French President Emmanuel Macron announced that European troops will begin exiting Mali after nine years. Operation Barkhane – which has become known as ‘France’s Forever War’ – will wind down its ground operations over the next six months.
The decision comes after months of increasing tensions with the ruling military leadership of Mali, headed by Col. Assimi Goïta. The colonel most recently seized power during his second coup last May.
While Goïta is currently at odds with the West, he was backed by France and the US after his first successful coup in 2020. He has also participated in an AFRICOM training program, while his deep ties to the Pentagon were highlighted by the Washington Post soon after the 2020 putsch.
“Col. Assimi Goita… worked for years with U.S. Special Operations forces focused on fighting extremism in West Africa,” the outlet reported. “He spoke regularly with U.S. troops and attended U.S.-led training exercises, said officers from both countries, who spoke on the condition of anonymity because they were not authorized to discuss the matter publicly.”
The relationship with Goïta seems to have deteriorated over accusations that Mali was employing mercenaries from Russia’s Wagner Group. Both Moscow and Bamako deny the allegations, but have acknowledged that the Russian military now has a presence in Mali.
Tensions heightened after Goïta said it would take five years to transition back to civilian rule. In response, Paris backed the Economic Community of West African States (ECOWAS) – a 15-nation group that Mali is a member of – in placing heavy sanctions on Mali. The government reports the sanctions have already caused economic suffering.
The ruling military junta then began loudly demanding that Western forces leave the country. In January, it succeeded in getting Denmark to remove its 300 soldiers, and expelled the French ambassador soon after
While no direct military clash broke out between Goïtas and Western forces, the Malian leader accused Macron of creating a de facto partition in his country. Western troops did continue to come under fire from jihadist factions. On January 23, a French soldier was killed and an American was wounded in an attack on the French base in Gao.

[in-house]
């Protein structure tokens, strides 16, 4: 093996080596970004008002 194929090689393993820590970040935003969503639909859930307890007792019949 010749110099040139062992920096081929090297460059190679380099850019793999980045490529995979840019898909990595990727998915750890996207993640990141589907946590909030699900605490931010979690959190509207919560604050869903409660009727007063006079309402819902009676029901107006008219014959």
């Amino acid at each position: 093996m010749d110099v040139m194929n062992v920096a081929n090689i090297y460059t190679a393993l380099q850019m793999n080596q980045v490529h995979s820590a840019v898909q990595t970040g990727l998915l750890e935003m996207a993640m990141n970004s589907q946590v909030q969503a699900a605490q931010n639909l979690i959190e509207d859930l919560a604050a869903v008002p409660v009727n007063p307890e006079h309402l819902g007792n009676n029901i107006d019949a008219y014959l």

Thursday’s announcement from Macron signals an end to the ground war in Mali, meaning American and Western troops are now likely to be out of harm’s way. However, Macron did not declare an end to the broader war and thousands of troops remain in the region.
The intervention has its origins in the 2011 Libyan War. After America and its NATO partners smashed Gaddafi’s government, violence spread to the rest of the region. As Maj. Danny Sjursen, USA (ret.) explains:
“In fact, toppling Moammar Ghadafi may count as the “signal event” – by funneling fighters, firearms, and grievances southwest into the Sahel’s current conflict zones – in the Sahel’s US/Western-induced “tsunami of blowback.””
For the better part of a decade, France had deployed over 5,000 troops to Mali with several European coalition partners contributing soldiers of their own. France also receives substantial support from the US.
Initially, upon entering office, Biden sought to scale back America’s military involvement in Mali. However, as a part of Biden’s ‘pivot to Asia,’ he entered into an arms agreement with the UK and Australia, dubbed AUKUS. The deal gave Australia access to American nuclear-powered submarines, leading Canberra to cancel its multi-billion dollar order for diesel-powered subs from France.
Macron’s government became irate with the US. In an effort to repair the relationship, Biden agreed to increase American support for Operation Barkhane.
It is unclear how Paris’ decision will impact the American military footprint in the Sahel. The lion’s share of US support for France came in the form of air support with aerial drones, and America still has several large drone bases in countries bordering Mali. It is likely, then, that Washington’s meddling in Mali isn’t over.
- The FBI will form a new unit to target crime involving cryptocurrency. [Link]
- Military academies reported a record number of sexual assaults during 2020-2021 school year. [Link]
- Russia expelled the deputy American Ambassador. Russia said the move was in response to the US expelling a Russian diplomat. [Link]
- Russia delivers a response to the US about European security proposals. [Link]
- US officials say Russia’s invasion plan is in motion. [Link]’
- Secretary of State Antony Blinken says he wants to meet with Sergei Lavrov next week. [Link]
- Ukraine’s President Zelensky acknowledges his country is unlikely to become a NATO member. [Link]
- Taiwan says a Chinese anti-submarine helicopter entered its Air Defense Identification Zone. [Link]
- The Biden administration is considering giving Afghans in the US temporary protected status. [Link]
- 160 Republican Representatives send a letter to the White House threatening to undermine any return to the Iran deal if it is not approved by Congress. [Link]
- Israeli officials believe the Iran nuclear deal could be saved soon. [Link]